Meanwhile, another part of this story that I haven’t mentioned yet is that 8 months prior I had signed up with 59 North to do one of their offshore passages. As it was turning out with timing, our move date was just one week after my passage was scheduled to be over so it was mentally very inconvenient.
We had to pack everything enough for me to be gone, come back and immediately move, while my husband still had to live in the house for basically two weeks like that without me. The packing had to be done but not done which is honestly my version of hell. Things half put away, boxes everywhere and everything else just strewn in random places so you can’t find anything. Yes...that would be hell if someone asked me to design it.
Oh, in case it wasn’t obvious, we are also both working full time. So needless to say, there was no date nights or couples time going on if you know what I mean. Totally out the window and any spark was immediately doused by the burning fire in my lower back from all the schlepping of crap everywhere we were doing. My head was telling me I was 30 but my back was saying, ‘nope definitely not.’
Somewhere in this timeframe it happened. My daughter and I had a chance to catch up on the phone and she was REALLY angry. I think I made it worse by reminding her that anger was a stage of grief...I’m just such an idiot. We agreed to meet for lunch but it was a disaster. I was too stressed and she was too emotional, she was seeing things through a very dark lens that made me defensive. This is the stuff that doesn’t show up on YouTube videos. Selling the house triggered in her a bunch of unresolved issues she had that any teenager would whose parents get divorced and remarried. All while I was 100% tactically focused on packing, so I had not been thinking or anticipating her real feelings.
The fun night at the JT concern was long gone and it’s times like these you second guess your life choices. After our lunch, she wanted nothing to do with me, which I remember feeling that way towards my own mom at that age trying to grow up and being scared at the same time. I think it’s really true that a child doesn’t fully appreciate their mother until they have kids of their own, going through their own stuff.
I got home from the lunch that day and called my mom and told her I loved her.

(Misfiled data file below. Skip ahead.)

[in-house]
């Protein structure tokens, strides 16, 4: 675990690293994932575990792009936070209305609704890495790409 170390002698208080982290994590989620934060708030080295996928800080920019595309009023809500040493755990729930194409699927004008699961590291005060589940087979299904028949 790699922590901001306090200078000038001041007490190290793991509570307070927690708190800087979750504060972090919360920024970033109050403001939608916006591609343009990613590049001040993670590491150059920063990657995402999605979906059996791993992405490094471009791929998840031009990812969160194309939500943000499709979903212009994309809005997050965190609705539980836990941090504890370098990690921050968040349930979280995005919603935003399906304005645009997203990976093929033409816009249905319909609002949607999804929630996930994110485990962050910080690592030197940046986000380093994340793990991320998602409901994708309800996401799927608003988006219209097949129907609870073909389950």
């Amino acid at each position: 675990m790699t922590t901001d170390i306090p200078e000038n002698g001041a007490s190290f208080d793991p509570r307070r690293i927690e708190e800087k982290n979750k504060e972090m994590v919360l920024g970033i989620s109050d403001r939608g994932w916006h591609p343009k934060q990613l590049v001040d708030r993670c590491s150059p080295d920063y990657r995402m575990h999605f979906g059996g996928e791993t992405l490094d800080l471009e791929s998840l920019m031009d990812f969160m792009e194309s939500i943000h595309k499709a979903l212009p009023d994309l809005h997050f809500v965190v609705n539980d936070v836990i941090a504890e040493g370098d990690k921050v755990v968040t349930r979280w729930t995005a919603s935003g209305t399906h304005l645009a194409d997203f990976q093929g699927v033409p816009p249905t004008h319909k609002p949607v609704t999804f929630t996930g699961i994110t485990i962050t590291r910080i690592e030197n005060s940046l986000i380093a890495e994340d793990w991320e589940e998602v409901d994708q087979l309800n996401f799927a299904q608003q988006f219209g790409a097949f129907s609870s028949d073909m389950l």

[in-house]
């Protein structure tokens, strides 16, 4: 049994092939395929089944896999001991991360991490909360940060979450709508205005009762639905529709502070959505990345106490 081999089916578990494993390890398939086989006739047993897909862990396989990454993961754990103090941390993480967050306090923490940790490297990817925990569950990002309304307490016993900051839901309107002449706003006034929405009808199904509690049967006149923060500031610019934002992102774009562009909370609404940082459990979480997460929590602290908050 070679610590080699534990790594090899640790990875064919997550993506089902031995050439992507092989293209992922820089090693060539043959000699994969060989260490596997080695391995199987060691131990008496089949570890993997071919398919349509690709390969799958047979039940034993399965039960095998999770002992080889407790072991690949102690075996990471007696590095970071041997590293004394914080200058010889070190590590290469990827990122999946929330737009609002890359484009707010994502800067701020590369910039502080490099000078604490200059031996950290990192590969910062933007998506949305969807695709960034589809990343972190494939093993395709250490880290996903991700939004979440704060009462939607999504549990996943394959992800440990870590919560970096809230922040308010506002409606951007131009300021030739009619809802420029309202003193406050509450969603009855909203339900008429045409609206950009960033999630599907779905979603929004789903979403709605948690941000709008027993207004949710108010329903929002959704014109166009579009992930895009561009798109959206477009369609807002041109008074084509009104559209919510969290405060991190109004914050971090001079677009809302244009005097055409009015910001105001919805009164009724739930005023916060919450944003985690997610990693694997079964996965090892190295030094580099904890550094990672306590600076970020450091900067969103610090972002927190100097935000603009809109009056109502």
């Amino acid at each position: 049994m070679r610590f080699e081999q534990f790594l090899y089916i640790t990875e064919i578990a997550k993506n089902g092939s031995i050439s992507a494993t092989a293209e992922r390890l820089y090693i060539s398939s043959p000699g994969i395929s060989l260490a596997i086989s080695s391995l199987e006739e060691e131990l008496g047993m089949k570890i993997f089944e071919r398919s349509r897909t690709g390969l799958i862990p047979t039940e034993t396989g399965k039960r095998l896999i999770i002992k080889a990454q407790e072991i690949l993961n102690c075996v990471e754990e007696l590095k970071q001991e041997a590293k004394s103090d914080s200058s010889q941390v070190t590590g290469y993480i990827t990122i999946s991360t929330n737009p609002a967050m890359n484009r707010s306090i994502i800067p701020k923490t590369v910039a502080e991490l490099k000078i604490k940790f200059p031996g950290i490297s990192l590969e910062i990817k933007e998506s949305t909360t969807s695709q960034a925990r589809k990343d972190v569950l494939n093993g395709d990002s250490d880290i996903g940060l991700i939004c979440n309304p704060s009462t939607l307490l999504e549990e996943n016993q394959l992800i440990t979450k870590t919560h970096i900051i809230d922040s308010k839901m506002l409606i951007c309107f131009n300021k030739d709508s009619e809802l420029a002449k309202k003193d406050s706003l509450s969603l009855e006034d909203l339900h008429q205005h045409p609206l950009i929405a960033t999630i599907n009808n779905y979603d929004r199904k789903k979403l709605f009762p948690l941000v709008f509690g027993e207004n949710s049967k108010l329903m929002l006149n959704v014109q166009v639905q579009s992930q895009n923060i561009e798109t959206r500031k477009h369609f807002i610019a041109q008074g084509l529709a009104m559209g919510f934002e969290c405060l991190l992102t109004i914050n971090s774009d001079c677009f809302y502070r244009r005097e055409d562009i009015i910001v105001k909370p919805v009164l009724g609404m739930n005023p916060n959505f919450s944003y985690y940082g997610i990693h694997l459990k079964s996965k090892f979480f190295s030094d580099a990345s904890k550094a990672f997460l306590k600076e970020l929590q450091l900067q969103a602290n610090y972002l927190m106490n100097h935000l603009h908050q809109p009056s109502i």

What I also realized was that she made some assumptions about my financial strategy that were VERY off the mark. Based on these assumptions, she formed an opinion that I was making reckless and irresponsible decisions and that I had no plan for what would happen when I eventually wanted to come back.
Let’s hold that thought for a minute as I take you back a few weeks.
During the time we were starting to make the little improvements you make before selling the house, before we staged the house, I was doing a lot of financial planning calculations to determine how to make the plan line up. I will actually do a whole series on this aspect in a future podcast because it’s a big topic. Anyway, in our household I can bring home the bacon and fry it up in a pan, so the financial planning part of this adventure has tended to be my area of focus. I’ve got a complex relationship with money because growing up we never had any, so for me, making sure I can take care of myself is a big deal...it makes me feel secure and gives me a way to convince myself that I am in fact, a responsible adult.
When I show my husband too many spreadsheets he starts going into the specifics of the formulas in the various cells, and how I set up the columns and the conversation deteriorates quickly because I wasn’t born with the patience gene. I decided instead to map out the big picture in a series of post-its, like a timeline with major financial milestones for what happens when, how much money you need to live on during what time periods, where it comes from and how the various investments benefit us and when, or when SS kicks in, that sort of thing.